That may well be correct but I suspect, based upon the current demographic, the walking and cycling volumes are much lower. I also suspect that the traffic volume has been fairly consistent over the last 10 or 15 years based upon limited new construction. And, in that time, no adverse incidents. Speaks very well of the street design, does it not? And further challenges the need for change?

Rational

To my point, a street would be safer with a sidewalk than without. The past is just that, the past and let’s be thankful there have been minimal injuries. One injury going forward is too many and there is a responsibility to provide an option (such as a sidewalk) that may have prevented it.

MCGA

You can always make things safer. In this case you could add speed bumps, eliminate all street parking, paint a lane divider and a bike lane, place traffic lights on both ends, post a 20 km/hr speed limit, increase the night lighting, or, eliminate all but local traffic. The core questions are: where is the evidence that asses the risks and quantifies the need? Then, is that risk significant enough to justify the cost?

Rational

All of these options will not provide the safety that a sidewalk would. Also regarding the risk profile – if the street was owned by an individual and was used by pedestrians, children, etc. and they had to carry liability insurance would the insurance be less if the street had a sidewalk then if it did not?

Wally Keeler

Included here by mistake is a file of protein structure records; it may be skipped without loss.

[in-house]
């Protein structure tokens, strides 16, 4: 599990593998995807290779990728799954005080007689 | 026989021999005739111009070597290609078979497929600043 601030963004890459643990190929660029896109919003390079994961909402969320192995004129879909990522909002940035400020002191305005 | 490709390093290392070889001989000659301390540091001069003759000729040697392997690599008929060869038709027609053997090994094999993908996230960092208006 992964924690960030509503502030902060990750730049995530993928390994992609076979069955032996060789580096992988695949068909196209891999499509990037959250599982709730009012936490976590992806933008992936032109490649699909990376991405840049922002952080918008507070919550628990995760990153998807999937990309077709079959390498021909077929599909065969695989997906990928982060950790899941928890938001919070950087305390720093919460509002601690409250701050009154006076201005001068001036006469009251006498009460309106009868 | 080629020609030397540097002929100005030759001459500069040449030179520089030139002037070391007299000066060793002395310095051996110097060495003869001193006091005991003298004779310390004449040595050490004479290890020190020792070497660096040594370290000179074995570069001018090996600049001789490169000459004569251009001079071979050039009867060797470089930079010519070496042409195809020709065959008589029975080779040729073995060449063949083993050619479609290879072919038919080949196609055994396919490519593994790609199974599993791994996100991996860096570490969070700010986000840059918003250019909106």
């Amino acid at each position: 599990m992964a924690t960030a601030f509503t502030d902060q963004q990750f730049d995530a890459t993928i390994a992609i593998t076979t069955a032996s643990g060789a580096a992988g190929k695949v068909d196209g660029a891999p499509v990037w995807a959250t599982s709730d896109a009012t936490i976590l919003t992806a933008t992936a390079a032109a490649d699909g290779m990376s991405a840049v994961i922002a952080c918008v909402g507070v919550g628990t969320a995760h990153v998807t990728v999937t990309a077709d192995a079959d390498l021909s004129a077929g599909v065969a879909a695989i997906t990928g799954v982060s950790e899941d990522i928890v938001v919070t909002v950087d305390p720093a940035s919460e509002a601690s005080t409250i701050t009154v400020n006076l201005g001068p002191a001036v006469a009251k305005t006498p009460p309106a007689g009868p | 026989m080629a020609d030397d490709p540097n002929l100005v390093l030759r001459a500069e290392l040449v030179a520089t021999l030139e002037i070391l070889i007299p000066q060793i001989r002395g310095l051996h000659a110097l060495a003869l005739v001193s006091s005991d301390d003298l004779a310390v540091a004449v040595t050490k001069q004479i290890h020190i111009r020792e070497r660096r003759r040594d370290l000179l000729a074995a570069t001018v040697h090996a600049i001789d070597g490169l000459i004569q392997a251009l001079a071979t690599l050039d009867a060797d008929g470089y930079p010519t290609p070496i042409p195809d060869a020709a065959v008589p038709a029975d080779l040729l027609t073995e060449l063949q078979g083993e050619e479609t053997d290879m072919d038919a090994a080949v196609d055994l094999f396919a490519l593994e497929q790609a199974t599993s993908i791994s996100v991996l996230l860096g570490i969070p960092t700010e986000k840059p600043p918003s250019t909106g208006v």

You rely on the hearsay of a 65 year old. I rely on the memory of those who were here for longer than 65 years, myself and Manfred included. So again, “70 years, Zero accidents.” Wow the most perfectly safe street in the whole world, accident-free for 7 decades. That is a groundless assertion, and ludicrous to boot. .

manfred s

btw, MCGA, Roger was not a “boy” but a grown man. If your “65 year plus Cobourg resident and long time past resident of Abott” does not recall that, I wonder about their ‘recollections’ and their value here in the first place.

Frenchy

MCGA
I have asked the 65 year plus Cobourg resident and long time past resident of Abott. His recollection is that the boy was cycling back to his home on Abbott from school and was struck on hwy 2 at the intersection with Abbott. Not to be legalistic about a tragedy but it was not on Abbott.

Now you’ve got me curious. I couldn’t find anything online about the Roger Brown accident and the validity of a 65+ year old’s memory has come into question. So, I’ll ask Manfred and Wally (and his 65+ year old acquaintances), did this accident indeed happen on Abbott Blvd., or on King St. (Hwy 2)?

manfred s

I’ll try to confirm the details but it will take time so stay tuned.

Ken Strauss

So the statement should have been: “A 70 year perfect safety record for accidents that would have been prevented by having a sidewalk, including periods in the 1950s, 60s and 70s when the number of children greatly surpassed the number today, is the best evidence that it is not required on Abbott.”
It is rather a mouthful! The long version makes absolutely no difference to the observation: “A sidewalk would not have reduced accidents on Abbott over the last 70 years.”

MCGA

True, hard to get below none.

manfred s

MCGA, obviously only “deaths” and no consideration of near misses is the only metric when it comes to risk assessments in cases such as this, that moves your needle. Pretty hard core and apparently simply driven by $$$